I wanted the positioning of the artwork to offer visitors a historical and social overview of the site. My initial research revolved around issues of homelessness; I was invited to make artwork in response to a site that had housed the needy from 1457 until it was bombed during the Second World War. Alms-houses have existed throughout England providing institutional poor relief to homeless men and women for well over a thousand years. Today houses which were founded during the sixteenth and seventeenth century continue to operate in much the same way as they did four centuries ago, often in the same buildings. My research led me to consider today’s social and economic situation for the homeless and allowed the artwork installed within the alms-house to speak about some of the mechanisms of control and poor relief offered to those who once occupied the space.
The layout was extremely simple; the floor markings identified the layout of small cubicles that would have offered basic accommodation for residents. There was also a chapel that still stands to its full height without roof or windows. The site is dominated by the Canon’s house that was of course three to four times larger than the living quarters for the alms-folk.
I discovered that at the time of making the artwork 77,940 households in England were living in temporary accommodation, including over 12,000 in bed and breakfast hotels. Families accounted for more than half of these. A report by Crisis gave a figure of 400,000 people living in hostels, staying with friends or living in other temporary places. (Diaz, R. 2006) Housing and social services departments were instructed by a Government Commission to address the support needs of vulnerable people within their communities. Ironically, at the time of this commission the Exeter Alms-house was being used unofficially as a place of shelter for homeless individuals. The council saw this as a major issue as the Alms-house was located within a main tourist area.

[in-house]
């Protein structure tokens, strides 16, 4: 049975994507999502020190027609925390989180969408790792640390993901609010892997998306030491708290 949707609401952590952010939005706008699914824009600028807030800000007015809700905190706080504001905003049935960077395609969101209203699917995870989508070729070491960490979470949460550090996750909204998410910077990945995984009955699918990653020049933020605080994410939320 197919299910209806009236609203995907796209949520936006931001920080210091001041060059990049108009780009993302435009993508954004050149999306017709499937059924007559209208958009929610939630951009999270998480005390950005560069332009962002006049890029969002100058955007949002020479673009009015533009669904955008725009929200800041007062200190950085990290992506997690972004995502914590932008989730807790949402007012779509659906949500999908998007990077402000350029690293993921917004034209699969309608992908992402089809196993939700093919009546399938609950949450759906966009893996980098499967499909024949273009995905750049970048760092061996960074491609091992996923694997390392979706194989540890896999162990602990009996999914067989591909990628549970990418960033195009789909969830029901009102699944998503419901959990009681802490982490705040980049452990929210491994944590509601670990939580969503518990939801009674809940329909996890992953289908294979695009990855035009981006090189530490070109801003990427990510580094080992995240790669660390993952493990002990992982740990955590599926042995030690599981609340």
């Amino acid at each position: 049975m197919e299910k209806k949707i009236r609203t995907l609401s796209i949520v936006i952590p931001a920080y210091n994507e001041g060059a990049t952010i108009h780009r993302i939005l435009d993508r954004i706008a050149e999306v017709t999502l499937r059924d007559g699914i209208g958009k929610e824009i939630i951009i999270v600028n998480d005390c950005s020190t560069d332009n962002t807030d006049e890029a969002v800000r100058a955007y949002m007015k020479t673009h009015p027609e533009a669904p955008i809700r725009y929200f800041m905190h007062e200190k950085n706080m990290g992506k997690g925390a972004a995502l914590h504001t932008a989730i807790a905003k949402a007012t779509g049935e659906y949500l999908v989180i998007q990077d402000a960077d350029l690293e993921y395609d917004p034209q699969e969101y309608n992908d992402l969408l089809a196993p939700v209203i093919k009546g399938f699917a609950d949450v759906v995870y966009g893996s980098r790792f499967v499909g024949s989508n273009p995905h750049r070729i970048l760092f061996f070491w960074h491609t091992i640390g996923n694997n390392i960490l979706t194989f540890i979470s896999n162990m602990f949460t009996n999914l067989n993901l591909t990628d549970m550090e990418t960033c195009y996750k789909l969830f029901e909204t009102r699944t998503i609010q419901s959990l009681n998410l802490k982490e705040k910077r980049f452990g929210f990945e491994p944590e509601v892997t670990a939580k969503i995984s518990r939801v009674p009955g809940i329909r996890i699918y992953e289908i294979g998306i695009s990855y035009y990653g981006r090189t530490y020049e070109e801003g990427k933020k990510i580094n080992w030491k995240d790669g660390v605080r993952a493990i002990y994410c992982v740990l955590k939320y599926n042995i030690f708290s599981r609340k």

The council initially wanted to commission an artist to create a purely decorative barrier around the Alms-house to ‘keep drug users and vagrants from entering the historic monument’. My proposal was to illuminate the space and make it a much more appealing space for visitors that was more ambitious than simply pushing the homeless out of the Alms-house.
My initial research began with a visit to St Petroc’s, a homeless charity about a hundred yards down from the Alms-house, to find out more about the issues of the homeless in Exeter. The charity does amazing work for the homeless and this is nationally recognized.
What I noticed on entering the site was a very large notice listing rules for all users that
clients have to agree to. This contemporary notice was similar to the conditions that had to be agreed to in order to live in the alms-house hundreds of years ago.
Unlike for the fifteenth century alms-folk, praying wasn’t on the list of conditions but still the benefits came with conditions. It seems that, through the centuries, the homeless have been supported only when they conform to strict behavioural standards.
The different strands of the artwork combined to give a sense of continuity to this historic site so that the story of long-forgotten residents was brought to life in language, archaeological finds and the light and texture of the glass doors. The development of the artwork for the Alms-house involved long periods asking questions, delving into historical documents and talking to many people with specialist knowledge of the historic monument. This collaboration involved learning from experts in many other disciplines – archivists, archaeologists, librarians, architects and landscape architects as well as local historians. The history of the site meant that there was a rich and subtle atmosphere to the space. The research took me on a historical journey through archives, uncovering information and scrutinising physical clues to discover details about individuals who had once lived in the Alms-house and the neighbouring Canon’s house.